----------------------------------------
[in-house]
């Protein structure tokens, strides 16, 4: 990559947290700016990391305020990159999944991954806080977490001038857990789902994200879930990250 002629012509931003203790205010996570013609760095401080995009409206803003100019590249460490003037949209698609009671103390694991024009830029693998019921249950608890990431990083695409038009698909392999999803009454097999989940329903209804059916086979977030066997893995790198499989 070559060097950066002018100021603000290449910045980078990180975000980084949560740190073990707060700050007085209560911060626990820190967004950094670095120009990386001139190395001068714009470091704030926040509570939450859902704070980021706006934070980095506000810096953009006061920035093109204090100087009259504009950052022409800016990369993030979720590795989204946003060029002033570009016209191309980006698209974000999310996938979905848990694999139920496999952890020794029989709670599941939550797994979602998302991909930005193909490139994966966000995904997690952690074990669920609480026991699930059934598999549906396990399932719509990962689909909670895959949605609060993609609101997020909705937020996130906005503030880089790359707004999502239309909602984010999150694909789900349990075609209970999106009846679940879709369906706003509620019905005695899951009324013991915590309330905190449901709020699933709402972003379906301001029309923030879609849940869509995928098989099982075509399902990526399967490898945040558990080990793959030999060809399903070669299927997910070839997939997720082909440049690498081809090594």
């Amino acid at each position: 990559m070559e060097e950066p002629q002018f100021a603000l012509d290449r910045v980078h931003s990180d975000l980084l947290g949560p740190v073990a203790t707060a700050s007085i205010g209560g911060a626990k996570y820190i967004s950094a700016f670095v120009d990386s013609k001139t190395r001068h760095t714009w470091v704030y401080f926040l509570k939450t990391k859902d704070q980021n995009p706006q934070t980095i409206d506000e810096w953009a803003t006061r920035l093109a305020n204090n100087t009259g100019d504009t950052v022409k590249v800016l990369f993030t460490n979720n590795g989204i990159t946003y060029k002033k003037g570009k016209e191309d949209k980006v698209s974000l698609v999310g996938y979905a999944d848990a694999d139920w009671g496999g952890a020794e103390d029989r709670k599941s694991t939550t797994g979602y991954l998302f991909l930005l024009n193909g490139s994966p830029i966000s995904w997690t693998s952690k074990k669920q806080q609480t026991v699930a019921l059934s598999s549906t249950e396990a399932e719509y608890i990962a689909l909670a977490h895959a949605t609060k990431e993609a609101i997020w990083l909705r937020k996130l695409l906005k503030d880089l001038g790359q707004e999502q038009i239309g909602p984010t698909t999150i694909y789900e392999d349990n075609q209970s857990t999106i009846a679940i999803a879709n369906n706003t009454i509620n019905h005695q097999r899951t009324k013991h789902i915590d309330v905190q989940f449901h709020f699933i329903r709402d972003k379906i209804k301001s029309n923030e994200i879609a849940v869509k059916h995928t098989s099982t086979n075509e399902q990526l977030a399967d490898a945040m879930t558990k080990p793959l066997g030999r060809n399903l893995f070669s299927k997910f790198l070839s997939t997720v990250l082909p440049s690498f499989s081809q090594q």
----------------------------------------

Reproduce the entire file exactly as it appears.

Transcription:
[in-house]
């Protein structure tokens, strides 16, 4: 990559947290700016990391305020990159999944991954806080977490001038857990789902994200879930990250 002629012509931003203790205010996570013609760095401080995009409206803003100019590249460490003037949209698609009671103390694991024009830029693998019921249950608890990431990083695409038009698909392999999803009454097999989940329903209804059916086979977030066997893995790198499989 070559060097950066002018100021603000290449910045980078990180975000980084949560740190073990707060700050007085209560911060626990820190967004950094670095120009990386001139190395001068714009470091704030926040509570939450859902704070980021706006934070980095506000810096953009006061920035093109204090100087009259504009950052022409800016990369993030979720590795989204946003060029002033570009016209191309980006698209974000999310996938979905848990694999139920496999952890020794029989709670599941939550797994979602998302991909930005193909490139994966966000995904997690952690074990669920609480026991699930059934598999549906396990399932719509990962689909909670895959949605609060993609609101997020909705937020996130906005503030880089790359707004999502239309909602984010999150694909789900349990075609209970999106009846679940879709369906706003509620019905005695899951009324013991915590309330905190449901709020699933709402972003379906301001029309923030879609849940869509995928098989099982075509399902990526399967490898945040558990080990793959030999060809399903070669299927997910070839997939997720082909440049690498081809090594």
């Amino acid at each position: 990559m070559e060097e950066p002629q002018f100021a603000l012509d290449r910045v980078h931003s990180d975000l980084l947290g949560p740190v073990a203790t707060a700050s007085i205010g209560g911060a626990k996570y820190i967004s950094a700016f670095v120009d990386s013609k001139t190395r001068h760095t714009w470091v704030y401080f926040l509570k939450t990391k859902d704070q980021n995009p706006q934070t980095i409206d506000e810096w953009a803003t006061r920035l093109a305020n204090n100087t009259g100019d504009t950052v022409k590249v800016l990369f993030t460490n979720n590795g989204i990159t946003y060029k002033k003037g570009k016209e191309d949209k980006v698209s974000l698609v999310g996938y979905a999944d848990a694999d139920w009671g496999g952890a020794e103390d029989r709670k599941s694991t939550t797994g979602y991954l998302f991909l930005l024009n193909g490139s994966p830029i966000s995904w997690t693998s952690k074990k669920q806080q609480t026991v699930a019921l059934s598999s549906t249950e396990a399932e719509y608890i990962a689909l909670a977490h895959a949605t609060k990431e993609a609101i997020w990083l909705r937020k996130l695409l906005k503030d880089l001038g790359q707004e999502q038009i239309g909602p984010t698909t999150i694909y789900e392999d349990n075609q209970s857990t999106i009846a679940i999803a879709n369906n706003t009454i509620n019905h005695q097999r899951t009324k013991h789902i915590d309330v905190q989940f449901h709020f699933i329903r709402d972003k379906i209804k301001s029309n923030e994200i879609a849940v869509k059916h995928t098989s099982t086979n075509e399902q990526l977030a399967d490898a945040m879930t558990k080990p793959l066997g030999r060809n399903l893995f070669s299927k997910f790198l070839s997939t997720v990250l082909p440049s690498f499989s081809q090594q």